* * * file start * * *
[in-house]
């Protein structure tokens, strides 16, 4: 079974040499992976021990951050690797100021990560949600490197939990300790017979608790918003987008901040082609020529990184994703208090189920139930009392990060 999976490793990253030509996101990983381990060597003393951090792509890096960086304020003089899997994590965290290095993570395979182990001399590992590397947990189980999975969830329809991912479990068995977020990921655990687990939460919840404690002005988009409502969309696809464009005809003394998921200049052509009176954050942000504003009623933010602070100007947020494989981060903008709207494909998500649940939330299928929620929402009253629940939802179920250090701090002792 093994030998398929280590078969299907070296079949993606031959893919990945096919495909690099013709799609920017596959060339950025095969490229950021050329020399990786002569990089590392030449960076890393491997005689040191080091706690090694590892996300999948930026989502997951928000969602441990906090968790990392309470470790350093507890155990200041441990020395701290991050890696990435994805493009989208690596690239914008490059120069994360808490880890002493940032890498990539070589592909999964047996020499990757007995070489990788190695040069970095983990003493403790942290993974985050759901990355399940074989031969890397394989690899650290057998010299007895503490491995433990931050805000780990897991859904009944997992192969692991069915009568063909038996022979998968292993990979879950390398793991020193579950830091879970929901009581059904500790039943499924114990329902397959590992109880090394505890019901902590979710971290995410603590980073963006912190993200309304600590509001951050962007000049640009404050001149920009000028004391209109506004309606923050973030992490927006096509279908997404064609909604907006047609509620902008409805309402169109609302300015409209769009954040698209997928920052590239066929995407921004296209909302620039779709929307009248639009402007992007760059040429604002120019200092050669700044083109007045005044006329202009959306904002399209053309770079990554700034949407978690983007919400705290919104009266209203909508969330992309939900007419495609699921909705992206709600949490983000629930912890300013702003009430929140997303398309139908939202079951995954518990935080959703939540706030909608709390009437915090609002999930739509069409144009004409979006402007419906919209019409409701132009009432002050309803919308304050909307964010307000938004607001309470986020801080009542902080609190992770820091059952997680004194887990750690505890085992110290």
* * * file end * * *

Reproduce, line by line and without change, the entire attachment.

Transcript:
[in-house]
């Protein structure tokens, strides 16, 4: 079974040499992976021990951050690797100021990560949600490197939990300790017979608790918003987008901040082609020529990184994703208090189920139930009392990060 999976490793990253030509996101990983381990060597003393951090792509890096960086304020003089899997994590965290290095993570395979182990001399590992590397947990189980999975969830329809991912479990068995977020990921655990687990939460919840404690002005988009409502969309696809464009005809003394998921200049052509009176954050942000504003009623933010602070100007947020494989981060903008709207494909998500649940939330299928929620929402009253629940939802179920250090701090002792 093994030998398929280590078969299907070296079949993606031959893919990945096919495909690099013709799609920017596959060339950025095969490229950021050329020399990786002569990089590392030449960076890393491997005689040191080091706690090694590892996300999948930026989502997951928000969602441990906090968790990392309470470790350093507890155990200041441990020395701290991050890696990435994805493009989208690596690239914008490059120069994360808490880890002493940032890498990539070589592909999964047996020499990757007995070489990788190695040069970095983990003493403790942290993974985050759901990355399940074989031969890397394989690899650290057998010299007895503490491995433990931050805000780990897991859904009944997992192969692991069915009568063909038996022979998968292993990979879950390398793991020193579950830091879970929901009581059904500790039943499924114990329902397959590992109880090394505890019901902590979710971290995410603590980073963006912190993200309304600590509001951050962007000049640009404050001149920009000028004391209109506004309606923050973030992490927006096509279908997404064609909604907006047609509620902008409805309402169109609302300015409209769009954040698209997928920052590239066929995407921004296209909302620039779709929307009248639009402007992007760059040429604002120019200092050669700044083109007045005044006329202009959306904002399209053309770079990554700034949407978690983007919400705290919104009266209203909508969330992309939900007419495609699921909705992206709600949490983000629930912890300013702003009430929140997303398309139908939202079951995954518990935080959703939540706030909608709390009437915090609002999930739509069409144009004409979006402007419906919209019409409701132009009432002050309803919308304050909307964010307000938004607001309470986020801080009542902080609190992770820091059952997680004194887990750690505890085992110290």